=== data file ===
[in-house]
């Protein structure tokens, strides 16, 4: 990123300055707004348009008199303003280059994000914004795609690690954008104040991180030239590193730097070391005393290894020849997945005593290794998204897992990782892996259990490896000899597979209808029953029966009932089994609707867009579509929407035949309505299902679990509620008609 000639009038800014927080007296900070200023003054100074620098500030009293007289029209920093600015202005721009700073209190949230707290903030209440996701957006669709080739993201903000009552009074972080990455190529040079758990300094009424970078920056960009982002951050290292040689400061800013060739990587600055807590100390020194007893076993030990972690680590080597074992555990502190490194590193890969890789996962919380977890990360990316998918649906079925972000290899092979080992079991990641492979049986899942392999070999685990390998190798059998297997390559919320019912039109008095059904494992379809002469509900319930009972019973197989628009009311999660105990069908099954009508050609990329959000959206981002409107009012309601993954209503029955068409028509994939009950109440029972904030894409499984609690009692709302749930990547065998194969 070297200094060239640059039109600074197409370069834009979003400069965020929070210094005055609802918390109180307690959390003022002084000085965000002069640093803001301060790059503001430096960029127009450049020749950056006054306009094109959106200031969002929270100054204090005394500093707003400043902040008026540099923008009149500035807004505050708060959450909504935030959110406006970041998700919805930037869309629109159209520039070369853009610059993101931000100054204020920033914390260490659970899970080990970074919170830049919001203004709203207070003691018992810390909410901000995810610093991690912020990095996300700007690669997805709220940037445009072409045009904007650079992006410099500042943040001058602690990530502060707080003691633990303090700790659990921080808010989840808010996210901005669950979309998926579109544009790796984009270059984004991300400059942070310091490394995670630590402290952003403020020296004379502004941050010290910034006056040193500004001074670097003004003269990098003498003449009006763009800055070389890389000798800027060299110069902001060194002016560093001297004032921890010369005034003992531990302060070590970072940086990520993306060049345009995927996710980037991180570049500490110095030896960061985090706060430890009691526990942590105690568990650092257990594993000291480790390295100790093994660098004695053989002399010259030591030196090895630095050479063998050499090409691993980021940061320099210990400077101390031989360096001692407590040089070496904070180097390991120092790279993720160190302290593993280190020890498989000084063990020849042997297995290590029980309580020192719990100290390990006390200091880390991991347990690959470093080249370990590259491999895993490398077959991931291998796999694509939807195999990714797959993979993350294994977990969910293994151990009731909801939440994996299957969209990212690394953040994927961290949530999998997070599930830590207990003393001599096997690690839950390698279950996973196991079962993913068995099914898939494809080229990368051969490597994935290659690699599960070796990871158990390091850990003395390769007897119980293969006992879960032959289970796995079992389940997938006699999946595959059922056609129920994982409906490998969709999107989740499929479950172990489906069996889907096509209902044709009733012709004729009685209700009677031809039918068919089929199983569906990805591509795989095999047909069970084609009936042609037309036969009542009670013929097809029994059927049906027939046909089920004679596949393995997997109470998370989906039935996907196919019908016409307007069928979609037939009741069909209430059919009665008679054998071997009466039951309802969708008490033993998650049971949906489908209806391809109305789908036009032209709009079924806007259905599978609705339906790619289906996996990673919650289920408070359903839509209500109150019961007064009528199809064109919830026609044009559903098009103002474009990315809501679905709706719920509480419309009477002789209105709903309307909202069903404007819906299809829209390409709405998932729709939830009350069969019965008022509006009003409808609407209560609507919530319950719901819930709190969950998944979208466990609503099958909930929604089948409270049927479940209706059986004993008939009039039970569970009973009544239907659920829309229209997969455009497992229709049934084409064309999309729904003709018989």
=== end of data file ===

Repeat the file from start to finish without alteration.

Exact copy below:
[in-house]
């Protein structure tokens, strides 16, 4: 990123300055707004348009008199303003280059994000914004795609690690954008104040991180030239590193730097070391005393290894020849997945005593290794998204897992990782892996259990490896000899597979209808029953029966009932089994609707867009579509929407035949309505299902679990509620008609 000639009038800014927080007296900070200023003054100074620098500030009293007289029209920093600015202005721009700073209190949230707290903030209440996701957006669709080739993201903000009552009074972080990455190529040079758990300094009424970078920056960009982002951050290292040689400061800013060739990587600055807590100390020194007893076993030990972690680590080597074992555990502190490194590193890969890789996962919380977890990360990316998918649906079925972000290899092979080992079991990641492979049986899942392999070999685990390998190798059998297997390559919320019912039109008095059904494992379809002469509900319930009972019973197989628009009311999660105990069908099954009508050609990329959000959206981002409107009012309601993954209503029955068409028509994939009950109440029972904030894409499984609690009692709302749930990547065998194969 070297200094060239640059039109600074197409370069834009979003400069965020929070210094005055609802918390109180307690959390003022002084000085965000002069640093803001301060790059503001430096960029127009450049020749950056006054306009094109959106200031969002929270100054204090005394500093707003400043902040008026540099923008009149500035807004505050708060959450909504935030959110406006970041998700919805930037869309629109159209520039070369853009610059993101931000100054204020920033914390260490659970899970080990970074919170830049919001203004709203207070003691018992810390909410901000995810610093991690912020990095996300700007690669997805709220940037445009072409045009904007650079992006410099500042943040001058602690990530502060707080003691633990303090700790659990921080808010989840808010996210901005669950979309998926579109544009790796984009270059984004991300400059942070310091490394995670630590402290952003403020020296004379502004941050010290910034006056040193500004001074670097003004003269990098003498003449009006763009800055070389890389000798800027060299110069902001060194002016560093001297004032921890010369005034003992531990302060070590970072940086990520993306060049345009995927996710980037991180570049500490110095030896960061985090706060430890009691526990942590105690568990650092257990594993000291480790390295100790093994660098004695053989002399010259030591030196090895630095050479063998050499090409691993980021940061320099210990400077101390031989360096001692407590040089070496904070180097390991120092790279993720160190302290593993280190020890498989000084063990020849042997297995290590029980309580020192719990100290390990006390200091880390991991347990690959470093080249370990590259491999895993490398077959991931291998796999694509939807195999990714797959993979993350294994977990969910293994151990009731909801939440994996299957969209990212690394953040994927961290949530999998997070599930830590207990003393001599096997690690839950390698279950996973196991079962993913068995099914898939494809080229990368051969490597994935290659690699599960070796990871158990390091850990003395390769007897119980293969006992879960032959289970796995079992389940997938006699999946595959059922056609129920994982409906490998969709999107989740499929479950172990489906069996889907096509209902044709009733012709004729009685209700009677031809039918068919089929199983569906990805591509795989095999047909069970084609009936042609037309036969009542009670013929097809029994059927049906027939046909089920004679596949393995997997109470998370989906039935996907196919019908016409307007069928979609037939009741069909209430059919009665008679054998071997009466039951309802969708008490033993998650049971949906489908209806391809109305789908036009032209709009079924806007259905599978609705339906790619289906996996990673919650289920408070359903839509209500109150019961007064009528199809064109919830026609044009559903098009103002474009990315809501679905709706719920509480419309009477002789209105709903309307909202069903404007819906299809829209390409709405998932729709939830009350069969019965008022509006009003409808609407209560609507919530319950719901819930709190969950998944979208466990609503099958909930929604089948409270049927479940209706059986004993008939009039039970569970009973009544239907659920829309229209997969455009497992229709049934084409064309999309729904003709018989």